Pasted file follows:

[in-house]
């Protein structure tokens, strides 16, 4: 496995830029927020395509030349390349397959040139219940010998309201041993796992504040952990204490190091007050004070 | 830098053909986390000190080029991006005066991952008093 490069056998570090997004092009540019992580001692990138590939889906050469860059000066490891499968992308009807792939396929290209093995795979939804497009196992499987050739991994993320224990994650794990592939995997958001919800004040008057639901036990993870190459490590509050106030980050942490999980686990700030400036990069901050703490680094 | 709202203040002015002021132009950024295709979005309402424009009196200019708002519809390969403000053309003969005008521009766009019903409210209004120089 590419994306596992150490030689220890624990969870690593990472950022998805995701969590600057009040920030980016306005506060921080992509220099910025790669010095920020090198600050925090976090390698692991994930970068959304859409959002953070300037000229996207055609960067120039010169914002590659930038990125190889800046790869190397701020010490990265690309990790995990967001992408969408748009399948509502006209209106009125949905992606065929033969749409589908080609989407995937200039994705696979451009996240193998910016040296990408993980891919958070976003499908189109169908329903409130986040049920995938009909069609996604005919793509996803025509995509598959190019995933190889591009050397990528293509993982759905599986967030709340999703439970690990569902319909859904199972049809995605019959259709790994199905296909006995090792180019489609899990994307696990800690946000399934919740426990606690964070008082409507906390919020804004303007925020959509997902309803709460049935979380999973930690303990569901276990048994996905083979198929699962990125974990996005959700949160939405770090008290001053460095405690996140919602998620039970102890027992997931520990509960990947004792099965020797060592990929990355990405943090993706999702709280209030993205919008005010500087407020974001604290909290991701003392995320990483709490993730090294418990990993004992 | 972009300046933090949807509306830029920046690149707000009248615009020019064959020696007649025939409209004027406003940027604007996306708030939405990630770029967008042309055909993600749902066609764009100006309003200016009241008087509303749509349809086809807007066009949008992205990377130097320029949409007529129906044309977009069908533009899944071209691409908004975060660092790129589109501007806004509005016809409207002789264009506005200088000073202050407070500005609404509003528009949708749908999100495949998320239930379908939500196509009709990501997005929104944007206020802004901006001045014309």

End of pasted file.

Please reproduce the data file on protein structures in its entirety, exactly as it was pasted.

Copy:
[in-house]
């Protein structure tokens, strides 16, 4: 496995830029927020395509030349390349397959040139219940010998309201041993796992504040952990204490190091007050004070 | 830098053909986390000190080029991006005066991952008093 490069056998570090997004092009540019992580001692990138590939889906050469860059000066490891499968992308009807792939396929290209093995795979939804497009196992499987050739991994993320224990994650794990592939995997958001919800004040008057639901036990993870190459490590509050106030980050942490999980686990700030400036990069901050703490680094 | 709202203040002015002021132009950024295709979005309402424009009196200019708002519809390969403000053309003969005008521009766009019903409210209004120089 590419994306596992150490030689220890624990969870690593990472950022998805995701969590600057009040920030980016306005506060921080992509220099910025790669010095920020090198600050925090976090390698692991994930970068959304859409959002953070300037000229996207055609960067120039010169914002590659930038990125190889800046790869190397701020010490990265690309990790995990967001992408969408748009399948509502006209209106009125949905992606065929033969749409589908080609989407995937200039994705696979451009996240193998910016040296990408993980891919958070976003499908189109169908329903409130986040049920995938009909069609996604005919793509996803025509995509598959190019995933190889591009050397990528293509993982759905599986967030709340999703439970690990569902319909859904199972049809995605019959259709790994199905296909006995090792180019489609899990994307696990800690946000399934919740426990606690964070008082409507906390919020804004303007925020959509997902309803709460049935979380999973930690303990569901276990048994996905083979198929699962990125974990996005959700949160939405770090008290001053460095405690996140919602998620039970102890027992997931520990509960990947004792099965020797060592990929990355990405943090993706999702709280209030993205919008005010500087407020974001604290909290991701003392995320990483709490993730090294418990990993004992 | 972009300046933090949807509306830029920046690149707000009248615009020019064959020696007649025939409209004027406003940027604007996306708030939405990630770029967008042309055909993600749902066609764009100006309003200016009241008087509303749509349809086809807007066009949008992205990377130097320029949409007529129906044309977009069908533009899944071209691409908004975060660092790129589109501007806004509005016809409207002789264009506005200088000073202050407070500005609404509003528009949708749908999100495949998320239930379908939500196509009709990501997005929104944007206020802004901006001045014309």